Is dog dominance true?
Updated: Nov 20, 2020
I met somebody recently on a walk with my two dogs, we got talking and said she has to make sure that her dog is not 'top dog' as all dogs want to be top dog and humping dogs are trying to establish dominance and was shocked to hear that dominance is a myth with no scientific basis- especially because a rescue centre she obtained the dog from used the term dominance.
It is very surprising to me that this myth is still strong despite mounting evidence that is it at best unhelpful and worst highly detrimental to the human-animal bond.
It is easy to see why people still believe in this idea, after all our canine companions are from wild wolves with pack hierarchies. It is a simple catchy idea- however this is all it is, an idea. Typically this is called a meme (Dawkins, 1989), self- replicating ideas that only pass on due to their popularity.
Some memes are harmless and can lead to positive society changes however the dominance meme can be potential harmful as it prevents owners and trainers from understanding the true cause behind a behaviour- such as humping (normally due to excitement or nervousness).
It does not help the situation that this is a long standing meme, from the dogs are wolves and they behaviour must be the same (Mech, 1970). However as science advances so do our ideas. Its widely accepted that our canine companions have evolved from wolves however their behaviour has adapted to live in human settlements, and eventually in our beds and hearts. We have selectively bred them for specific purposes such as herding and hurting and by enhancing specific traits we see as desirable, they are no longer behave like their wolf ancestors.
When we see so-called “dominance” what we are actually seeing is natural behaviour modified through learning and this typically conflicts with the owners’ expectations. Canine behaviour can be complex and this simplistic view does not help trainers or owners understand a dog and their motivation for that undesirable behaviour.
The best way to train a dog is first to understand your dog and build a trusting relationship and bond. Then with using a good positive reinforcement method you can teach your dog what you like and use every opportunity as a learning opportunity to mould their behaviour and to direct it. Scientific studies have demonstrated the cognitive abilities of our dogs and even comparatively speaking have suggested their cognitive abilities are similar to that of a human 18 month- 2 year old child.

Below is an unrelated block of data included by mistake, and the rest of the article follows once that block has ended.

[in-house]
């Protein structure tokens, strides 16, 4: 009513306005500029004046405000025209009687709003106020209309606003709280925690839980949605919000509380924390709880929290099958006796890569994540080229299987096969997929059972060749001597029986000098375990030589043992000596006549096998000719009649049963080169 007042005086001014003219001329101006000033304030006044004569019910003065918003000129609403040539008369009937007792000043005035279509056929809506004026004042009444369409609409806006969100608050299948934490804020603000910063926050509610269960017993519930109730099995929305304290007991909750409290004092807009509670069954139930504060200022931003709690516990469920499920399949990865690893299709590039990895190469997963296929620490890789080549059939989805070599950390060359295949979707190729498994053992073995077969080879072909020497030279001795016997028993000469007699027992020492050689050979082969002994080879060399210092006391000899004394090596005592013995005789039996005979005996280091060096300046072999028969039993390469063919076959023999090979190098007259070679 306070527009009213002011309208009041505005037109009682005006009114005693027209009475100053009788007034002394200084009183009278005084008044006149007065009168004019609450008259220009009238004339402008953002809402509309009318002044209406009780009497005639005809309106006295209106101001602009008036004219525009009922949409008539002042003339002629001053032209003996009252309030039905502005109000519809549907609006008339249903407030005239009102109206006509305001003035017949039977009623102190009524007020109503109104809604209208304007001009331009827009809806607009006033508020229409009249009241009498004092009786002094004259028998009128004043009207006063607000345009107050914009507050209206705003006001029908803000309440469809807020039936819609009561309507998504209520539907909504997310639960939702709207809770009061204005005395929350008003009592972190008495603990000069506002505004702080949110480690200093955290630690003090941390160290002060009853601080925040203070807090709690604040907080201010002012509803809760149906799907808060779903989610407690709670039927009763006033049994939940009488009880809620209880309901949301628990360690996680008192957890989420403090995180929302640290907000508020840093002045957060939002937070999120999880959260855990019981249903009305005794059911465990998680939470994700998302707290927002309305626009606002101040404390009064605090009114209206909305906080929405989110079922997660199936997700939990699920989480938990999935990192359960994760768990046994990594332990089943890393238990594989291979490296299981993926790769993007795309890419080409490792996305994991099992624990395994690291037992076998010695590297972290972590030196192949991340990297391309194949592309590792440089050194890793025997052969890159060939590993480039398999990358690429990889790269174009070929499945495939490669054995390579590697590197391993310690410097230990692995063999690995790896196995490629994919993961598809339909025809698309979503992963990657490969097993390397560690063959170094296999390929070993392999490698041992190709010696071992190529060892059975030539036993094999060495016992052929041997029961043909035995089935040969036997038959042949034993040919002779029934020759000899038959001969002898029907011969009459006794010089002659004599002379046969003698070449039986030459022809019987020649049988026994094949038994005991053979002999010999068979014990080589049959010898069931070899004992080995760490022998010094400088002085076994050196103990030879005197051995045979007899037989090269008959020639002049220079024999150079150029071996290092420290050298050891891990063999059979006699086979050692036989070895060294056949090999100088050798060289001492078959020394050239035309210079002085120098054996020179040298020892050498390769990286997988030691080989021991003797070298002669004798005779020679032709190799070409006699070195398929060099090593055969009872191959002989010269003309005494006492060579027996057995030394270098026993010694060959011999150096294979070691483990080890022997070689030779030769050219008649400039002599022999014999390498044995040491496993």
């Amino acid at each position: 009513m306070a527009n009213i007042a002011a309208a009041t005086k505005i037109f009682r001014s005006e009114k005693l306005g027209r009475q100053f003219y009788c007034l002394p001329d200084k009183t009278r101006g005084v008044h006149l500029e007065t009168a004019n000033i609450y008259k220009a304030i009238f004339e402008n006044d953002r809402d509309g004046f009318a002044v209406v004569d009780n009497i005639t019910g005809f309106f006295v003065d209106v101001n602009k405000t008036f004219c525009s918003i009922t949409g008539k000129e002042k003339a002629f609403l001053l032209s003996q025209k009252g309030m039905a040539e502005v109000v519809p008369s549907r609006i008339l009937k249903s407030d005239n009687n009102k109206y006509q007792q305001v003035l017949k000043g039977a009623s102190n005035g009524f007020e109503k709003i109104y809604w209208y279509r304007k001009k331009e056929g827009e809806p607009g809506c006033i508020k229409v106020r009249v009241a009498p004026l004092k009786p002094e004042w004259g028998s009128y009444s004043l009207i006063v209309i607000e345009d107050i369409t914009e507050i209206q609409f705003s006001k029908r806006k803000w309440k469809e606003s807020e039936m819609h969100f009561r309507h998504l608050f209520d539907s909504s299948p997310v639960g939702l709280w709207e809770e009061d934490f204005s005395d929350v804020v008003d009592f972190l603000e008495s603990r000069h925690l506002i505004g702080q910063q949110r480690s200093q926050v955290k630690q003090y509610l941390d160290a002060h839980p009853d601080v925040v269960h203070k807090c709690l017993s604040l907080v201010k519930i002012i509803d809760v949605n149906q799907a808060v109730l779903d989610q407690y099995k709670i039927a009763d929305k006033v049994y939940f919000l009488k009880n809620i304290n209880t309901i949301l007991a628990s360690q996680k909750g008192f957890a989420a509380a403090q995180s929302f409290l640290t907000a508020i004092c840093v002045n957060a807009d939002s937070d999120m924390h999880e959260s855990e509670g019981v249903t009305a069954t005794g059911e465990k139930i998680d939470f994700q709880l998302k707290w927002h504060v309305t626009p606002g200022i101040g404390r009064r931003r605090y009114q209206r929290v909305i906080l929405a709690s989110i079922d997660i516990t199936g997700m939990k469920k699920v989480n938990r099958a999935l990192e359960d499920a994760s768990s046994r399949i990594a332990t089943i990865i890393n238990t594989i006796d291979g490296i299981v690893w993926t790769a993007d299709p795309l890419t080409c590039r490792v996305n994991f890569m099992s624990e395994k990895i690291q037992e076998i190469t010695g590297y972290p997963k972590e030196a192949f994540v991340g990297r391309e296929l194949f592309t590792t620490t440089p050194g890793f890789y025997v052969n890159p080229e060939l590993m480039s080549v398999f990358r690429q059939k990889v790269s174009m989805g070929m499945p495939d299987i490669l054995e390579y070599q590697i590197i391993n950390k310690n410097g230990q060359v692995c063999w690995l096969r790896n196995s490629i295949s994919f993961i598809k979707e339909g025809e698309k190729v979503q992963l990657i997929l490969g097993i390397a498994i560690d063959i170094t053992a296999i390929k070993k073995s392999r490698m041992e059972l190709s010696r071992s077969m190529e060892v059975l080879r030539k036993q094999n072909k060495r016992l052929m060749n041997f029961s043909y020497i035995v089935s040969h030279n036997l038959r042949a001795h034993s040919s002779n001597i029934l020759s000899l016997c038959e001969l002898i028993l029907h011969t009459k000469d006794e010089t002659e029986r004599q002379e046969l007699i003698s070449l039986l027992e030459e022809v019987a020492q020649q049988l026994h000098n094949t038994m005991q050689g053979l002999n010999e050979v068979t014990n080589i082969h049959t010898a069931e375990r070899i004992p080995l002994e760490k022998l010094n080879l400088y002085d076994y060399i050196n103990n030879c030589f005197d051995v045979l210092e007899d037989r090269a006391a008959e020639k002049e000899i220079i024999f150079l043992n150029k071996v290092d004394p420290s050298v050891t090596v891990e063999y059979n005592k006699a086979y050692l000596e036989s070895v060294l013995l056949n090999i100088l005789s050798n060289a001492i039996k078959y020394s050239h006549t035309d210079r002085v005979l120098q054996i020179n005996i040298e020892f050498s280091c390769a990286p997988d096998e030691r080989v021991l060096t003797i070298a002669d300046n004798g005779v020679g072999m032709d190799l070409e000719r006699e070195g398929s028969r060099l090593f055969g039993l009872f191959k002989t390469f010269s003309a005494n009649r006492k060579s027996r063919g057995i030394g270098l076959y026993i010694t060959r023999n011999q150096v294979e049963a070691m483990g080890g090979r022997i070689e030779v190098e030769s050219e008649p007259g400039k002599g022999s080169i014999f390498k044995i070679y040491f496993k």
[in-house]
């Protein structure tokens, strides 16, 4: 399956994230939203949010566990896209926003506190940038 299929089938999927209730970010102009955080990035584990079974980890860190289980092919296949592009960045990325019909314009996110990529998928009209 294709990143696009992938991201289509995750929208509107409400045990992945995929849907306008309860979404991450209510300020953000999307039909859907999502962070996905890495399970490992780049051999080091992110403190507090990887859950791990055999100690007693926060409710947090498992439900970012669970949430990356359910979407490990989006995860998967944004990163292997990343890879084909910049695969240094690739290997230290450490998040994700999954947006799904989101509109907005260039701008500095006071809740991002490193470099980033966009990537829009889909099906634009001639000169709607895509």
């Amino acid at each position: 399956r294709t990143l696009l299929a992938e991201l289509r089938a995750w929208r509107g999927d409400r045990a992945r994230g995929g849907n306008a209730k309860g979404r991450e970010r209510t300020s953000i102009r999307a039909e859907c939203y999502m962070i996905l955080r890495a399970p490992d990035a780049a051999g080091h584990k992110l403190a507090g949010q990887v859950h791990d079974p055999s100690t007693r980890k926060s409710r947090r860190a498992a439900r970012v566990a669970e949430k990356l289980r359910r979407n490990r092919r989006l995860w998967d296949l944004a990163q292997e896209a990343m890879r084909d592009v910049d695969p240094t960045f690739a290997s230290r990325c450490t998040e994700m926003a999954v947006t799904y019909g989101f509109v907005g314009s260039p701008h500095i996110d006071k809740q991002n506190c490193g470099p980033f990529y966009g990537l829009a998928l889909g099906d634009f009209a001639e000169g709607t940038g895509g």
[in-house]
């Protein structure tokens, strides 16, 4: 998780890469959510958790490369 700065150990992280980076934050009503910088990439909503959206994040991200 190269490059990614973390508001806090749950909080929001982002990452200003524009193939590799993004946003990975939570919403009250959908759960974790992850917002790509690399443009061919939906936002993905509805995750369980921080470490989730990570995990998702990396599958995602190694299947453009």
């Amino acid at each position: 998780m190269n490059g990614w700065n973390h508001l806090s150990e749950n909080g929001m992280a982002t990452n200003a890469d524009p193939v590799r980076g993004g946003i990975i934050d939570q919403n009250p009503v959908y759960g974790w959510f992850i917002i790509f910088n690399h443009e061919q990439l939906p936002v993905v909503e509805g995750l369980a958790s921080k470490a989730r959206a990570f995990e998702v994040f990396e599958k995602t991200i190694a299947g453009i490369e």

Just think if you constantly say no to a child eventually they will stop listening but if you offer an alternative they are happier and learn what its good.
Please see below for some further reading and references if interested
Dawkins, R. (1989) The Selfish Gene (new edition). Oxford, Oxford University Press.
Mech, L.D. (1970) The Wolf: Ecology and Behaviour of an Endangered Species. Minnesota, University of Minnesota Press.
Ryan, D. (2010) Why Won't Dominance Die? APBC. http://www.apbc.org.uk/articles/why-wont-dominance-die
Mech, L.D. (1999) Alpha Status, Dominance, and Division of Labor in Wolf Packs. Canadian Journal of Zoology, 77(8): 1196–1203
Mech, L.D. & Boitani, L. (2003) Wolf social ecology. 1–34 in: Mech, L.D. & Boitani, L. (eds) Wolves: Behavior, Ecology and Conservation. Chicago, University of Chicago Press.
Parker, G.A. (1974) Assessment strategy and the evolution of animal conflicts. Journal of Theoretical Biology. 47. 223–243.
Bradshaw, J.W.S, Blackwell, E.J. & Casey R.A. (2009) Dominance in domestic dogs—useful construct or bad habit? Journal of Veterinary Behavior: Clinical Applications and Research. 4 (3) 135-144.
Peres-Guisado, J. & Munoz-Serrano, A. (2009). Factors linked to dominance aggression in dogs. Journal of Animal and Veterinary Advances. 8 (2) 336-342.
Elsheikha, H.M. & Rossano M.G. (21st September 2009) Evidence-based approach is wise. Veterinary Times.